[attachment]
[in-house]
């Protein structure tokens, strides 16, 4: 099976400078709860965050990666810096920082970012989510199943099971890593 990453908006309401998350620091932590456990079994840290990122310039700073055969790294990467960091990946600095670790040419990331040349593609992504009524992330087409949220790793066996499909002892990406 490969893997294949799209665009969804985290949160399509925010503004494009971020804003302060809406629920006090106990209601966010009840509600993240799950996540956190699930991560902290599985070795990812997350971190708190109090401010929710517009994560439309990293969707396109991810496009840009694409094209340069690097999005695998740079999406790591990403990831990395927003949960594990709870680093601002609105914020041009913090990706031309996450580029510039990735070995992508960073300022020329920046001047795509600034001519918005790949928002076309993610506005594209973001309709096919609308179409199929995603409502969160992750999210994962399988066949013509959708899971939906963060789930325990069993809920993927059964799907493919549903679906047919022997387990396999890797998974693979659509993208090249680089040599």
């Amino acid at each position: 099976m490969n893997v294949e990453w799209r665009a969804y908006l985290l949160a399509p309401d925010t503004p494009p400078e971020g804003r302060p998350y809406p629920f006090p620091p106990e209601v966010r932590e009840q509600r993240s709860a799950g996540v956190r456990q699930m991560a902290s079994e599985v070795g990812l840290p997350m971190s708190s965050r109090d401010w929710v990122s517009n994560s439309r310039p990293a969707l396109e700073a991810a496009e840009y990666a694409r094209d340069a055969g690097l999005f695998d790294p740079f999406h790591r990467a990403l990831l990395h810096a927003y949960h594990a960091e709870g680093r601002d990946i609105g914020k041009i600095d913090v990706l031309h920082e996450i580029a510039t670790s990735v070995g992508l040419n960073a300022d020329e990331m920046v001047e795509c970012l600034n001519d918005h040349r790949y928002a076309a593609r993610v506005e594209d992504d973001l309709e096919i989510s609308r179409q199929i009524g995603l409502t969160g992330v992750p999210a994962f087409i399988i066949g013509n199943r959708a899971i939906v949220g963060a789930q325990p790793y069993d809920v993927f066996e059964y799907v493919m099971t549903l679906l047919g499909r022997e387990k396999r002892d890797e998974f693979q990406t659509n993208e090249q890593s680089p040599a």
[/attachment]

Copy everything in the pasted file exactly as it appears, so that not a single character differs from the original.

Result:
[in-house]
């Protein structure tokens, strides 16, 4: 099976400078709860965050990666810096920082970012989510199943099971890593 990453908006309401998350620091932590456990079994840290990122310039700073055969790294990467960091990946600095670790040419990331040349593609992504009524992330087409949220790793066996499909002892990406 490969893997294949799209665009969804985290949160399509925010503004494009971020804003302060809406629920006090106990209601966010009840509600993240799950996540956190699930991560902290599985070795990812997350971190708190109090401010929710517009994560439309990293969707396109991810496009840009694409094209340069690097999005695998740079999406790591990403990831990395927003949960594990709870680093601002609105914020041009913090990706031309996450580029510039990735070995992508960073300022020329920046001047795509600034001519918005790949928002076309993610506005594209973001309709096919609308179409199929995603409502969160992750999210994962399988066949013509959708899971939906963060789930325990069993809920993927059964799907493919549903679906047919022997387990396999890797998974693979659509993208090249680089040599």
């Amino acid at each position: 099976m490969n893997v294949e990453w799209r665009a969804y908006l985290l949160a399509p309401d925010t503004p494009p400078e971020g804003r302060p998350y809406p629920f006090p620091p106990e209601v966010r932590e009840q509600r993240s709860a799950g996540v956190r456990q699930m991560a902290s079994e599985v070795g990812l840290p997350m971190s708190s965050r109090d401010w929710v990122s517009n994560s439309r310039p990293a969707l396109e700073a991810a496009e840009y990666a694409r094209d340069a055969g690097l999005f695998d790294p740079f999406h790591r990467a990403l990831l990395h810096a927003y949960h594990a960091e709870g680093r601002d990946i609105g914020k041009i600095d913090v990706l031309h920082e996450i580029a510039t670790s990735v070995g992508l040419n960073a300022d020329e990331m920046v001047e795509c970012l600034n001519d918005h040349r790949y928002a076309a593609r993610v506005e594209d992504d973001l309709e096919i989510s609308r179409q199929i009524g995603l409502t969160g992330v992750p999210a994962f087409i399988i066949g013509n199943r959708a899971i939906v949220g963060a789930q325990p790793y069993d809920v993927f066996e059964y799907v493919m099971t549903l679906l047919g499909r022997e387990k396999r002892d890797e998974f693979q990406t659509n993208e090249q890593s680089p040599a």